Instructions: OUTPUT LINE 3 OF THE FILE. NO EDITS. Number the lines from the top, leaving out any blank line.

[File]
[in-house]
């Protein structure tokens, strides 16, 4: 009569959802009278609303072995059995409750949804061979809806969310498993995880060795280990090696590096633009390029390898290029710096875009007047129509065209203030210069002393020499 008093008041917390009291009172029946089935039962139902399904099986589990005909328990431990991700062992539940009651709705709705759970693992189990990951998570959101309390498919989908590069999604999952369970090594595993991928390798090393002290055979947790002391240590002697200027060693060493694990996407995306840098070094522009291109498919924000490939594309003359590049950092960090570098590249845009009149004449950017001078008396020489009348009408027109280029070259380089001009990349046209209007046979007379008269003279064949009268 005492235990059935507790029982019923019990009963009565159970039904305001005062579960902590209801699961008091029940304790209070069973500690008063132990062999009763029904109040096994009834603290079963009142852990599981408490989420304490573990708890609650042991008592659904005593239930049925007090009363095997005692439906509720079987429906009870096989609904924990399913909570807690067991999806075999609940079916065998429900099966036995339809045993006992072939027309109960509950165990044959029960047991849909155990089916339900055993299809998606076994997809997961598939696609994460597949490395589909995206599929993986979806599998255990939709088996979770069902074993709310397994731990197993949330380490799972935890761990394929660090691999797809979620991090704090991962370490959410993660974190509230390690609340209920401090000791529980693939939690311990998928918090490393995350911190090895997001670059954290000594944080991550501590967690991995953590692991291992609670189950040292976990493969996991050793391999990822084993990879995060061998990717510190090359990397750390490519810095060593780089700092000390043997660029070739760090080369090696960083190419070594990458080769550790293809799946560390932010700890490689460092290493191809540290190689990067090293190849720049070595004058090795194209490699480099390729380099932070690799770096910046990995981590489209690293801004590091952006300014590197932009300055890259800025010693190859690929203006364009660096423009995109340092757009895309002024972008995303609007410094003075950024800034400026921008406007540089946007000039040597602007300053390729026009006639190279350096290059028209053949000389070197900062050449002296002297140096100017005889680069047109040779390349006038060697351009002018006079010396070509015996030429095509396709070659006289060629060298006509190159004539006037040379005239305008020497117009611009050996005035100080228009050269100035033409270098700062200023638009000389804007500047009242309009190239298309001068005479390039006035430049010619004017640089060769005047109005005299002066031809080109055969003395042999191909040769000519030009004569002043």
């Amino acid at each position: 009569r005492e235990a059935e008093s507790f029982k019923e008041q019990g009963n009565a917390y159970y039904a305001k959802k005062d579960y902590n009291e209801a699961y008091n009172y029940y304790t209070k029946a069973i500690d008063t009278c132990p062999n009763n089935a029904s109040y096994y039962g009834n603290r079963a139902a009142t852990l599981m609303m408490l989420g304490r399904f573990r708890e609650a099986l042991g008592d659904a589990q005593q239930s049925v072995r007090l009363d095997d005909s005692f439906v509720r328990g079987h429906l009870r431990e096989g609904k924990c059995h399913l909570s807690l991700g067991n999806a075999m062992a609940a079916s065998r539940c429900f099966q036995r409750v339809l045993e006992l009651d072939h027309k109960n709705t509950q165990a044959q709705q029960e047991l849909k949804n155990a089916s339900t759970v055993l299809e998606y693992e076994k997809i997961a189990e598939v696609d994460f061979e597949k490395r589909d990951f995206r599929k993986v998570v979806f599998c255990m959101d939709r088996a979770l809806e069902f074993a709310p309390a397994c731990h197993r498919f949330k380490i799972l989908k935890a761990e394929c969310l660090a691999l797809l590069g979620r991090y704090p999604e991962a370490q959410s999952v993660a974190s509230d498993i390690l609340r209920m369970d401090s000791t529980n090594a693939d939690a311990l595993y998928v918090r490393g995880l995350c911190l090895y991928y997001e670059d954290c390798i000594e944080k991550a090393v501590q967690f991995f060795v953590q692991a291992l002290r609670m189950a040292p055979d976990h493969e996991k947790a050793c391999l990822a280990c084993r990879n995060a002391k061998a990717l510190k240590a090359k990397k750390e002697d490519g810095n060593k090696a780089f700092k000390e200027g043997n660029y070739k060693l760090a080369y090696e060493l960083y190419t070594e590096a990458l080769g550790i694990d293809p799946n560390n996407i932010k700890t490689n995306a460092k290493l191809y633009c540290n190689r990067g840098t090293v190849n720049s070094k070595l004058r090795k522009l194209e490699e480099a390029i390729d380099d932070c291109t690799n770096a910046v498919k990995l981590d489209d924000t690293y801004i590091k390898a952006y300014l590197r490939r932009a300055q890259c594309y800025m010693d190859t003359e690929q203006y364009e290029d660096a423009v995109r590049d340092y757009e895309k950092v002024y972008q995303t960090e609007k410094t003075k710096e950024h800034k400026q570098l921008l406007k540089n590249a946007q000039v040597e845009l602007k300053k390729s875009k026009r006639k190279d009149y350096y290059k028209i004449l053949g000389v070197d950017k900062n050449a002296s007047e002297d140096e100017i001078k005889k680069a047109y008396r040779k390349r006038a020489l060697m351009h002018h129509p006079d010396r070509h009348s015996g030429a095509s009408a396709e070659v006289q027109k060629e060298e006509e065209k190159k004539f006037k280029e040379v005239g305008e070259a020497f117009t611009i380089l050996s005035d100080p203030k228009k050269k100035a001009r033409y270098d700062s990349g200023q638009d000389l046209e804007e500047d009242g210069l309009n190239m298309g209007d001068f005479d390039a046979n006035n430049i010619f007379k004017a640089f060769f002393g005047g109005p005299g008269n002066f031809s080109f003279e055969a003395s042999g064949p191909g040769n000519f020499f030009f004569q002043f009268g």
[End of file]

């Amino acid at each position: 009569r005492e235990a059935e008093s507790f029982k019923e008041q019990g009963n009565a917390y159970y039904a305001k959802k005062d579960y902590n009291e209801a699961y008091n009172y029940y304790t209070k029946a069973i500690d008063t009278c132990p062999n009763n089935a029904s109040y096994y039962g009834n603290r079963a139902a009142t852990l599981m609303m408490l989420g304490r399904f573990r708890e609650a099986l042991g008592d659904a589990q005593q239930s049925v072995r007090l009363d095997d005909s005692f439906v509720r328990g079987h429906l009870r431990e096989g609904k924990c059995h399913l909570s807690l991700g067991n999806a075999m062992a609940a079916s065998r539940c429900f099966q036995r409750v339809l045993e006992l009651d072939h027309k109960n709705t509950q165990a044959q709705q029960e047991l849909k949804n155990a089916s339900t759970v055993l299809e998606y693992e076994k997809i997961a189990e598939v696609d994460f061979e597949k490395r589909d990951f995206r599929k993986v998570v979806f599998c255990m959101d939709r088996a979770l809806e069902f074993a709310p309390a397994c731990h197993r498919f949330k380490i799972l989908k935890a761990e394929c969310l660090a691999l797809l590069g979620r991090y704090p999604e991962a370490q959410s999952v993660a974190s509230d498993i390690l609340r209920m369970d401090s000791t529980n090594a693939d939690a311990l595993y998928v918090r490393g995880l995350c911190l090895y991928y997001e670059d954290c390798i000594e944080k991550a090393v501590q967690f991995f060795v953590q692991a291992l002290r609670m189950a040292p055979d976990h493969e996991k947790a050793c391999l990822a280990c084993r990879n995060a002391k061998a990717l510190k240590a090359k990397k750390e002697d490519g810095n060593k090696a780089f700092k000390e200027g043997n660029y070739k060693l760090a080369y090696e060493l960083y190419t070594e590096a990458l080769g550790i694990d293809p799946n560390n996407i932010k700890t490689n995306a460092k290493l191809y633009c540290n190689r990067g840098t090293v190849n720049s070094k070595l004058r090795k522009l194209e490699e480099a390029i390729d380099d932070c291109t690799n770096a910046v498919k990995l981590d489209d924000t690293y801004i590091k390898a952006y300014l590197r490939r932009a300055q890259c594309y800025m010693d190859t003359e690929q203006y364009e290029d660096a423009v995109r590049d340092y757009e895309k950092v002024y972008q995303t960090e609007k410094t003075k710096e950024h800034k400026q570098l921008l406007k540089n590249a946007q000039v040597e845009l602007k300053k390729s875009k026009r006639k190279d009149y350096y290059k028209i004449l053949g000389v070197d950017k900062n050449a002296s007047e002297d140096e100017i001078k005889k680069a047109y008396r040779k390349r006038a020489l060697m351009h002018h129509p006079d010396r070509h009348s015996g030429a095509s009408a396709e070659v006289q027109k060629e060298e006509e065209k190159k004539f006037k280029e040379v005239g305008e070259a020497f117009t611009i380089l050996s005035d100080p203030k228009k050269k100035a001009r033409y270098d700062s990349g200023q638009d000389l046209e804007e500047d009242g210069l309009n190239m298309g209007d001068f005479d390039a046979n006035n430049i010619f007379k004017a640089f060769f002393g005047g109005p005299g008269n002066f031809s080109f003279e055969a003395s042999g064949p191909g040769n000519f020499f030009f004569q002043f009268g």